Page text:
Author(s): Philip MacDougall
During the First World War, the Royal Navy was at the forefront of aviation developments, concerned not just with the use of aircraft and airships to defend the fleet, but securing the homeland against Zeppelins and air strikes. Several airfields, seaplane and airship stations became crucial to the success of these experiments with Calshot, Eastchurch, Felixstowe and the Isle of Grain developing new aircraft and weapons as well as pioneering navigational systems, air-to-ground radio communication and deck-board ship landings while at Cardington, Kingsnorth and Pulhan, concentration was on the development of airships.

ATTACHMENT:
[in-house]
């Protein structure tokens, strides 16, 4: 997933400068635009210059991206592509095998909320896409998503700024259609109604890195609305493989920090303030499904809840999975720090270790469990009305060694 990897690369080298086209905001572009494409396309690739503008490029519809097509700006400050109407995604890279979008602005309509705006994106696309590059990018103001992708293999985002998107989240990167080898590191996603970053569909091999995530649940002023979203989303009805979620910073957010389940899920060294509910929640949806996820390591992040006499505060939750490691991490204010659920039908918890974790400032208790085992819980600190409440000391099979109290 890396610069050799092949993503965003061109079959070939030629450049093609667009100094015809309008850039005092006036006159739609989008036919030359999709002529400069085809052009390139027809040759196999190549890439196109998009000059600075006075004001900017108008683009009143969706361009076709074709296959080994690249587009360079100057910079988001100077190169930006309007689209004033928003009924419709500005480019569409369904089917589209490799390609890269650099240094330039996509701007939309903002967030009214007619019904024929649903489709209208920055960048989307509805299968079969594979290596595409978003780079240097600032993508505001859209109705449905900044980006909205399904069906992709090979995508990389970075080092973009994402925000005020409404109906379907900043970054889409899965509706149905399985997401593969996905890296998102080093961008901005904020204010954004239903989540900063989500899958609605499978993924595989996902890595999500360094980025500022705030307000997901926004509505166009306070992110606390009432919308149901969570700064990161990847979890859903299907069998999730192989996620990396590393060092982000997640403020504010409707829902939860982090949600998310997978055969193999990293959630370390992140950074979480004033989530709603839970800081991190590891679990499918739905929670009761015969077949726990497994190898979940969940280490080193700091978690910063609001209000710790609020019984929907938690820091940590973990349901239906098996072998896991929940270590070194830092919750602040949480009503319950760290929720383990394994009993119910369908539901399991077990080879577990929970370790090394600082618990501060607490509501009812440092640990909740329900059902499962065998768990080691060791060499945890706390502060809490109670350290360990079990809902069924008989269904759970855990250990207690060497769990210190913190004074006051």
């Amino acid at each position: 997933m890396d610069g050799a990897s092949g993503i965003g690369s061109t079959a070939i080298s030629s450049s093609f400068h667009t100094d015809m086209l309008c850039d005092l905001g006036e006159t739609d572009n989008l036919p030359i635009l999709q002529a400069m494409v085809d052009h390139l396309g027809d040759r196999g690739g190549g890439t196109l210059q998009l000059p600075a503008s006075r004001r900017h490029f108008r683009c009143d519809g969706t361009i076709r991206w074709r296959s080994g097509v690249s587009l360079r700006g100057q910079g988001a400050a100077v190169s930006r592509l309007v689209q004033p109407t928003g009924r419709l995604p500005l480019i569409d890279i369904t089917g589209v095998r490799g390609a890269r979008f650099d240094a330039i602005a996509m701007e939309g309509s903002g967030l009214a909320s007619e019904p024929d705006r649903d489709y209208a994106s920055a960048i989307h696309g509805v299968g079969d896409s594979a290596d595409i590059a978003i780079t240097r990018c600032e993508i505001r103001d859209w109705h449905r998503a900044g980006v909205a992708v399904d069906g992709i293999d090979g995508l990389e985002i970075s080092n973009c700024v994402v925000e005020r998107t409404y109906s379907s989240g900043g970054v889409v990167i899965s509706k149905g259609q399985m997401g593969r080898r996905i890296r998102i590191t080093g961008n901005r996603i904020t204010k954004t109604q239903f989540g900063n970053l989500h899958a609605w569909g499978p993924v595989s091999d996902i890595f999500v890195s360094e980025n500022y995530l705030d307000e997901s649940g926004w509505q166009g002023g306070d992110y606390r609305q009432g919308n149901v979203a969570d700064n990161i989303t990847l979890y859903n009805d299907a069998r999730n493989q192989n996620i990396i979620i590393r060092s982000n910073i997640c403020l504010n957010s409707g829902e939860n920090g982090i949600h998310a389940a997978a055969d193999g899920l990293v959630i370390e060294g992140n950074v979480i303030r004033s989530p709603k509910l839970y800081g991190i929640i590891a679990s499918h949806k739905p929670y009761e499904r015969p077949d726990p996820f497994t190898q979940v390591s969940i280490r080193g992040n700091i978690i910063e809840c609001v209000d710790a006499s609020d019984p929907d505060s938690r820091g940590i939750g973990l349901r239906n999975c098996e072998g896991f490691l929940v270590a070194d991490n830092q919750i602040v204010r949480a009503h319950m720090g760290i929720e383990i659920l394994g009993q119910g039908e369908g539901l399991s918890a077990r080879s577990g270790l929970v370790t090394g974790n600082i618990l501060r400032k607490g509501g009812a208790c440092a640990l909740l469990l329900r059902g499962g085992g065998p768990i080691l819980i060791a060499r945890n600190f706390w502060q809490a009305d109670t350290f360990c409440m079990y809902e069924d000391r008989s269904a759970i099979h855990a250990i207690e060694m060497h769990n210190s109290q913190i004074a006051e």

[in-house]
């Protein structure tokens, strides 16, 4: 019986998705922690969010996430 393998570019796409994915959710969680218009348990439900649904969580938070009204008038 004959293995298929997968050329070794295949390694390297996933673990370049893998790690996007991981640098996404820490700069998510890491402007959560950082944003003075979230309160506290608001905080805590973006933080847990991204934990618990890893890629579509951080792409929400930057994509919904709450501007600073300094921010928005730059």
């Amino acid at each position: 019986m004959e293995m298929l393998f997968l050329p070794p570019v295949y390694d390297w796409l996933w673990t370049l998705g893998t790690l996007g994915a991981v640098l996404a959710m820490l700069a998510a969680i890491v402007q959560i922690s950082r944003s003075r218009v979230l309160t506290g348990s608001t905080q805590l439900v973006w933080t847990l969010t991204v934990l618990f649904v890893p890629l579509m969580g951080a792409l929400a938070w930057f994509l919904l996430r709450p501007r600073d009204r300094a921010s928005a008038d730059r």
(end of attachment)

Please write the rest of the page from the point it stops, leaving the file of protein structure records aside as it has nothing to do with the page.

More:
These stations saw the assembly of groups of experts who, in pushing the envelope to the extreme, sometimes sacrificed their own lives. That little is known about this highly advanced aerial experimental work is a result of the Navy’s air wing – the RNAS – having been subsumed into the RAF and the resulting emphasis on the aeroplane as a weapon of land warfare rather than its value for fighting the war at sea.
|FORMAT||234 x 156 mm|
|PUBLICATION DATE||15 May 2017|
|ILLUSTRATIONS||30 black-and-white photographs|